Let us also return to the Sepulchre, and adore the Body of our buried Jesus. Now, at last, we understand what sin has done: by sin, death entered into the world, and it passed upon all men (Rom. 5: 12). Though Jesus knew no sin (2 Cor. 5: 21), yet has He permitted death to have dominion over Him, in order that He might make it less bitter to us, and by His Resurrection restore unto us that Eternal Life, of which we had been deprived by sin. How gratefully we should appreciate this death of our Jesus! By becoming Incarnate, He became a servant (Phil. 2: 7); His death has a still deeper
humiliation. The sight of this tomb, wherein His Body lies lifeless and cold, teaches us something far more important than the power of death: it reveals to us the immense, the incomprehensible love of God for man. He knew that we were to gain by His humiliations; the greater His humiliations, the greater our exaltation; this was His principle, and it led Him to what seems like an excess! Let us, then, love this Sacred Sepulchre, which is to give us Life. We have thanked Him for having died for us upon the Cross; let us thank Him, but most feelingly, for having humbled Himself, for our sake,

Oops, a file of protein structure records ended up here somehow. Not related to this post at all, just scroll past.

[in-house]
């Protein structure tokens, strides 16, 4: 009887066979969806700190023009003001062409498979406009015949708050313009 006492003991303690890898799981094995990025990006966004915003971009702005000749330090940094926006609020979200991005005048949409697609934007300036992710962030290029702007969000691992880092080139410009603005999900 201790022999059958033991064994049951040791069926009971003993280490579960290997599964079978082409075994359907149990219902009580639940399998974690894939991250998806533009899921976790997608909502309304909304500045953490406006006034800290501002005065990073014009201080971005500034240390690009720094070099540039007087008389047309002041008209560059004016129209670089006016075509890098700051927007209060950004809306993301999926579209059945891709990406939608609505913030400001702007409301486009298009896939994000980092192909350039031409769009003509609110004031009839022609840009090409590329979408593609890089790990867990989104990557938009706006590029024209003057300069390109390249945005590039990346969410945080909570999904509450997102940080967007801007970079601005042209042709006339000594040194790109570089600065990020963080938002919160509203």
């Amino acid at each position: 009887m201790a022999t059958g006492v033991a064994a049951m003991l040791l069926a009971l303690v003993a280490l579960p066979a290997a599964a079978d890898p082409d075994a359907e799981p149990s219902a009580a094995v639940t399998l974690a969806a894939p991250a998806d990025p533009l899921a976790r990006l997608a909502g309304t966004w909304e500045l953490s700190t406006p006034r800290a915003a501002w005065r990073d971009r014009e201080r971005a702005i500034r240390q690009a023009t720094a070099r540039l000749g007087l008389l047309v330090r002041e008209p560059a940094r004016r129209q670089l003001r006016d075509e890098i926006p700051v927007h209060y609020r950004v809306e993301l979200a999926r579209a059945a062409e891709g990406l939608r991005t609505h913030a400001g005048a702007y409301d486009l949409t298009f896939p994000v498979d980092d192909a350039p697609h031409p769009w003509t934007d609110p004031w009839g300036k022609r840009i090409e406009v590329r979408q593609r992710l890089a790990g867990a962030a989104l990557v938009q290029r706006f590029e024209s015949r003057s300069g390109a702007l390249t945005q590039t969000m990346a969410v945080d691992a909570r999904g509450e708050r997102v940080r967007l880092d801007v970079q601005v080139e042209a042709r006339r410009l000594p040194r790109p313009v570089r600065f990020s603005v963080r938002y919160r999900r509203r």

even to the tomb!

And now let us visit the Holy Mother, who has passed the night in Jerusalem, going over, in saddest memory, the scenes She has witnessed. Her Jesus has been a victim to every possible insult and cruelty; He has been crucified; His Precious Blood has flowed in torrents from those five Wounds; He is dead, and now lies buried in yonder tomb, as though He were a mere man, yea the most abject of men. How many tears have fallen, during these long hours, from the eyes of the Daughter of David!  And yet, Her Son has not come back to Her! Near Her is Magdalene; heart-broken by yesterday’s events, she has no words to tell her grief, for Jesus is gone, and, as she thinks, for ever. The other women, less loved by Jesus than Magdalene, yet most dear to Him, stand around the